Abstract

A sensitive infrasonic method for measuring the absorption of thin films at laser wavelengths has been demonstrated. A fraction of the heat absorbed from the beam by the film passes through a thin layer of gas to the back wall of the Alphaphone, while the remaining absorbed energy heats the supporting window. The gas temperature and pressure rise is then measured with a capacitance microphone. Sensitivity as great as 1.5 × 10−7 absorption per surface could be achieved with 10 W input by allowing irradiation to continue until the window is saturated with heat. However, the waiting time for saturation even with thin windows would be about 5 min, and with lock-on amplifier demodulation the total measurement time would be several hours. If the chopping speed is increased to 1.5 sec for irradiation and 1.5 sec for cooling, adequate sensitivity of 10−4 absorption with a signal-to-noise ratio of 9 is achieved with a total measurement time of 1 min. The samples we tested were KRS-5 substrates coated with layers one quarter-wave thick at 10.6 μm. One sample was a single layer of calcium fluoride. Other samples had a layer of zinc sulfide over a binder layer of thorium fluoride. The instrument may be calibrated absolutely with a thin-film heater described herein. The method is insensitive to surface scattering losses as large as several percent.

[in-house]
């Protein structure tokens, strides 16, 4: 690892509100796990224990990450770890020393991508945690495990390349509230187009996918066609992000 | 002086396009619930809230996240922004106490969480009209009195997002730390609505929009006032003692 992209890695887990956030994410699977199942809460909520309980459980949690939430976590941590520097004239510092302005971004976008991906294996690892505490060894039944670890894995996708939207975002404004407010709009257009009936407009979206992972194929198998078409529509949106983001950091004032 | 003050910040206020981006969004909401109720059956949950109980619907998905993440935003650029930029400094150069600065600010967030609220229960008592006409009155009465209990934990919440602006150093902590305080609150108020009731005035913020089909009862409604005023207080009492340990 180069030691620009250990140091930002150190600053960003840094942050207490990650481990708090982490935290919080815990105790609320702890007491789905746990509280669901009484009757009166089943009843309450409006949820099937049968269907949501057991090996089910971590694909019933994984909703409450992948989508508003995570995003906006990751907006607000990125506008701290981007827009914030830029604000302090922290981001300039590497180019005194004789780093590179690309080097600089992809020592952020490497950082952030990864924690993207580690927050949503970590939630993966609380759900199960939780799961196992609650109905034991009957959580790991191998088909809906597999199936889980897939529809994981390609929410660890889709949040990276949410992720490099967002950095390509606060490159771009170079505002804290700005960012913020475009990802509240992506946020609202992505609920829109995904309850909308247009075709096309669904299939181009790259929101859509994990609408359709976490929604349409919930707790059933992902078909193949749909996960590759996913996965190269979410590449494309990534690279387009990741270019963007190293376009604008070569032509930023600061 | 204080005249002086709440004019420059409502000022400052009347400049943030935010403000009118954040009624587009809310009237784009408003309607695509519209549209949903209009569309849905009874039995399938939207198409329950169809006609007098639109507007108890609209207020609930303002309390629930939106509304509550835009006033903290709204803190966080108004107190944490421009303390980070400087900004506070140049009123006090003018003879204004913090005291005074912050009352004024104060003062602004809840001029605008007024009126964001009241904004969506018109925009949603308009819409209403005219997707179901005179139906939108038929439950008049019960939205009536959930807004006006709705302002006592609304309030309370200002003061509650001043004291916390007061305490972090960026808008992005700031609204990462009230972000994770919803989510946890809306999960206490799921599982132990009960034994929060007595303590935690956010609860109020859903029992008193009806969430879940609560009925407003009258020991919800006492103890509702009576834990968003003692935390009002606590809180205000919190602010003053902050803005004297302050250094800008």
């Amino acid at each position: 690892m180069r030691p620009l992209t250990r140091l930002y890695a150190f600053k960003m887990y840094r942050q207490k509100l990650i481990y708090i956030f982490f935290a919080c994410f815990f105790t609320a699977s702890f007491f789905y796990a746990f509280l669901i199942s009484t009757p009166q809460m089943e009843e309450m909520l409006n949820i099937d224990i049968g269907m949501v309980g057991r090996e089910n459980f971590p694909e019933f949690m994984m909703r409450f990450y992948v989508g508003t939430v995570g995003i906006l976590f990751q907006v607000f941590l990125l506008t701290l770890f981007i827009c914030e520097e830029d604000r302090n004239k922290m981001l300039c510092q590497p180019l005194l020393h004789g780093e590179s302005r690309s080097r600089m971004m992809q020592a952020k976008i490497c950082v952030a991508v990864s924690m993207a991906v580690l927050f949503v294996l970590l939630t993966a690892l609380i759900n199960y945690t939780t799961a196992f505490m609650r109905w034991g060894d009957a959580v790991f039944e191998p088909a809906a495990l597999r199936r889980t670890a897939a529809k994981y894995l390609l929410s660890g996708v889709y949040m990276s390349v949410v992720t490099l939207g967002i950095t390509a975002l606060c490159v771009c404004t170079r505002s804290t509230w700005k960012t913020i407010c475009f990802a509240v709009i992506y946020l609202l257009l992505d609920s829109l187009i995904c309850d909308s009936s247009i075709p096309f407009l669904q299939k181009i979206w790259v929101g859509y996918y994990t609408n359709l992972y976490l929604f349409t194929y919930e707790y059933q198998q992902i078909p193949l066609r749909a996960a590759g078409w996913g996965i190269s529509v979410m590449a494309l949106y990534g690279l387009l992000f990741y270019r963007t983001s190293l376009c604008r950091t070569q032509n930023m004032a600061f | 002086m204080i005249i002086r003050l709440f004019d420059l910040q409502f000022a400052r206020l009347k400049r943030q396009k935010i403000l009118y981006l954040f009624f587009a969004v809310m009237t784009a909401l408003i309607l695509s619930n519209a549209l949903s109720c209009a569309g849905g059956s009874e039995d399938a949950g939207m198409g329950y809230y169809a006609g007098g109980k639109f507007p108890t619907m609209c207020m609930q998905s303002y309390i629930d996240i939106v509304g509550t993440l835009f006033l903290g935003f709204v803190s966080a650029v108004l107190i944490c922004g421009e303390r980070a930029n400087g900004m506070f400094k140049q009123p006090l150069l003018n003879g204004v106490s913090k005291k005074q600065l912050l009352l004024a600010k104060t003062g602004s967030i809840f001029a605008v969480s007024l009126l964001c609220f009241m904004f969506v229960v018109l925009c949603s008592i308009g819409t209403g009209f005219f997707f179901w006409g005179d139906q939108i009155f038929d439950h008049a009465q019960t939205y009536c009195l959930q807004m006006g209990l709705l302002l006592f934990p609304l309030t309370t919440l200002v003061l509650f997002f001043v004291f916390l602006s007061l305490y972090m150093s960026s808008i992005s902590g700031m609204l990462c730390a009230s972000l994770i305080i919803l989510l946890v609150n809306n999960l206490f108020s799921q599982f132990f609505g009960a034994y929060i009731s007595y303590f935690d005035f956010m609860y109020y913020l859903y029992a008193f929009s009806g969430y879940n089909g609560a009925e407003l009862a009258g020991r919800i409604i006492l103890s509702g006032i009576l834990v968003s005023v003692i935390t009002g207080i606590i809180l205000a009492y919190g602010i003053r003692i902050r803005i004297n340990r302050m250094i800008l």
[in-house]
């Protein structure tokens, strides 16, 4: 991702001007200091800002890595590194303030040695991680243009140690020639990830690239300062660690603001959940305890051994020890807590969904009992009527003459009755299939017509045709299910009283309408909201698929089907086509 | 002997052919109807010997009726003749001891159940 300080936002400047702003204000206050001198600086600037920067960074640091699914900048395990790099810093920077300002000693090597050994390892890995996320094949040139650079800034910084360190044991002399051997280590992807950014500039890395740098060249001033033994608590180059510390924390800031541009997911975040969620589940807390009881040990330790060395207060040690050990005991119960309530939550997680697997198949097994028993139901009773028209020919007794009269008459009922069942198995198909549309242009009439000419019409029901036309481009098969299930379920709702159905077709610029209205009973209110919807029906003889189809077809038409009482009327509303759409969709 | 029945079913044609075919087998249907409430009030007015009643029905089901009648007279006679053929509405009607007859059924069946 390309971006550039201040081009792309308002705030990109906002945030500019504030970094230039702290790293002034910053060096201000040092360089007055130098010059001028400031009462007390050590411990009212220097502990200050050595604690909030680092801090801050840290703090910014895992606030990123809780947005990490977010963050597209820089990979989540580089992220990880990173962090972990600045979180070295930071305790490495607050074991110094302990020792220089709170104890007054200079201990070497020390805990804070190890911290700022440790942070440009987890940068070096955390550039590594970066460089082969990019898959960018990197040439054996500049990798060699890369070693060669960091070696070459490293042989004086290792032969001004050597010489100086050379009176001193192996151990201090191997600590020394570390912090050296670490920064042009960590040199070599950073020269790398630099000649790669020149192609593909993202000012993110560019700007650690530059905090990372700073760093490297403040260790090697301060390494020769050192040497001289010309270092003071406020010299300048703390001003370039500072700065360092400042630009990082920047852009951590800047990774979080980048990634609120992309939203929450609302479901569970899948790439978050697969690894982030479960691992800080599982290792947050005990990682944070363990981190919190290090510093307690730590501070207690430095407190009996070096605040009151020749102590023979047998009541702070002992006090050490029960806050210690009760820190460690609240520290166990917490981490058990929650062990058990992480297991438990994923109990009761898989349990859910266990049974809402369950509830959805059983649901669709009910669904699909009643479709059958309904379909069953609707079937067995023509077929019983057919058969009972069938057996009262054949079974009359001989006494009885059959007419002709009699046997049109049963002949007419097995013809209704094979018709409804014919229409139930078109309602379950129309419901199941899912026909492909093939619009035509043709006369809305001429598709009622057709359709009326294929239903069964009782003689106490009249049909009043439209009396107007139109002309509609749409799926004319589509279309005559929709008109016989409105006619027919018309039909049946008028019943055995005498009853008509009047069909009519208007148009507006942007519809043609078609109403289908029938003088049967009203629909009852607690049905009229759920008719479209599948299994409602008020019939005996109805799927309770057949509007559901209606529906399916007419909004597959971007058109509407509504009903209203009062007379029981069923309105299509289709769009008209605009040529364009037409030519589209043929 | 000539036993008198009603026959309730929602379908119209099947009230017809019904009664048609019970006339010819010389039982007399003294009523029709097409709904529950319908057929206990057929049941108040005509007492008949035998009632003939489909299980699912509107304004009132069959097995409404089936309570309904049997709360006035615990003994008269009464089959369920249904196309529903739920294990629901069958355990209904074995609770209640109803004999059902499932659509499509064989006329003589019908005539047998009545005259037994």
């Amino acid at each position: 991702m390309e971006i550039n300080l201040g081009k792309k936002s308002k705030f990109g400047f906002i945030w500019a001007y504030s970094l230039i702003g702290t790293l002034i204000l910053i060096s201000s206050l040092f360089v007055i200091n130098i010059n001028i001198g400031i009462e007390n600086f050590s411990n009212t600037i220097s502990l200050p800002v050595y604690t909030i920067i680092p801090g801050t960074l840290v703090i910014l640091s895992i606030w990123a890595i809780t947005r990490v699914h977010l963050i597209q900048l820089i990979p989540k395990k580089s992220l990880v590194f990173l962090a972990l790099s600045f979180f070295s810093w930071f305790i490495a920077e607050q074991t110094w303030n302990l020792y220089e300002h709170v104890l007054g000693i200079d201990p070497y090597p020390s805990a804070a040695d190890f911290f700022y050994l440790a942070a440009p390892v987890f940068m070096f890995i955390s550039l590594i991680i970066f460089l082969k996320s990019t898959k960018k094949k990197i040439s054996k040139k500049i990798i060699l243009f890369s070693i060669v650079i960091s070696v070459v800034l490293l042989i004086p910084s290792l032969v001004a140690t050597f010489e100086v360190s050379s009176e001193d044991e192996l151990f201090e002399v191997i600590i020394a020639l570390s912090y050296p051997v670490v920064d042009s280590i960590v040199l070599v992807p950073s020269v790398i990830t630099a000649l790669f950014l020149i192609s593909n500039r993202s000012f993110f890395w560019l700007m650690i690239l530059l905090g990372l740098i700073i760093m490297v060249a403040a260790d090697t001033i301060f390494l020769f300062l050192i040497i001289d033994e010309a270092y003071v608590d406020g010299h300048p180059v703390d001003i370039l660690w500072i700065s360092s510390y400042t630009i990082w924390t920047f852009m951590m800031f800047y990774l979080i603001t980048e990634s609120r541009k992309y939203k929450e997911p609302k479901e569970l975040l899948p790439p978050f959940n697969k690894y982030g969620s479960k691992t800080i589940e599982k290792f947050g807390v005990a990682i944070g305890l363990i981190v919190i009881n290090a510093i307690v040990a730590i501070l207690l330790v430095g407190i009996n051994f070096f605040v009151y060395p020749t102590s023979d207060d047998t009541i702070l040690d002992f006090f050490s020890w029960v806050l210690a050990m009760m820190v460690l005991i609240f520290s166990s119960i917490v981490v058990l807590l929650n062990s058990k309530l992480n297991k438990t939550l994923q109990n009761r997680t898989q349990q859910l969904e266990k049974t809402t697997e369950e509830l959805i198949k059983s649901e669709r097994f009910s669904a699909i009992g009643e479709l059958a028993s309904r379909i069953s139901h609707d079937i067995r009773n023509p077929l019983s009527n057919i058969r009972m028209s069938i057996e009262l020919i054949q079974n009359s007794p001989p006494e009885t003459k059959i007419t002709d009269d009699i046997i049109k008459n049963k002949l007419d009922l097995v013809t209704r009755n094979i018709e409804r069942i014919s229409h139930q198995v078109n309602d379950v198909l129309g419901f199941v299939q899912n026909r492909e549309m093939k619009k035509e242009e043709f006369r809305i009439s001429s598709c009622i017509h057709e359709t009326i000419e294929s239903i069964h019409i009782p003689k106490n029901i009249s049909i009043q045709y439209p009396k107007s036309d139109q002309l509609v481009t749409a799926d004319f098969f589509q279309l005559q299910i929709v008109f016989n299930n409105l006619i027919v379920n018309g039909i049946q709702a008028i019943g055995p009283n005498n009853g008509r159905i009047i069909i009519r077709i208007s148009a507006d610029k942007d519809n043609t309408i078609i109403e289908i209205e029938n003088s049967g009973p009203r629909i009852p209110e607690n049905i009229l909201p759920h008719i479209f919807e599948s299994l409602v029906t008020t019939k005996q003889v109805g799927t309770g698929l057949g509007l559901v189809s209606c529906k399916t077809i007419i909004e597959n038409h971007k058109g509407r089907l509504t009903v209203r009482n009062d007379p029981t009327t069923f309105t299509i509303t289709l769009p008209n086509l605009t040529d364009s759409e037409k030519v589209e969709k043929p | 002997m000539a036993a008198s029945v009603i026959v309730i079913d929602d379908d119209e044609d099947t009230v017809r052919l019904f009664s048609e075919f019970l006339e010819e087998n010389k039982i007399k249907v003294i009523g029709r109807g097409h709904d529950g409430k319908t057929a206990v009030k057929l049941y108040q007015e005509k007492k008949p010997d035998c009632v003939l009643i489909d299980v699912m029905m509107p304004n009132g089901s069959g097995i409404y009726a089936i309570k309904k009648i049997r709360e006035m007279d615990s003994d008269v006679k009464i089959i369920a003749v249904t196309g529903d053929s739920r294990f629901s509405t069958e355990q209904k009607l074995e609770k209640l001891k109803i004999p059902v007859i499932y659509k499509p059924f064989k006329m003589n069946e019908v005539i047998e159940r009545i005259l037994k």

© 1973 Optical Society of America

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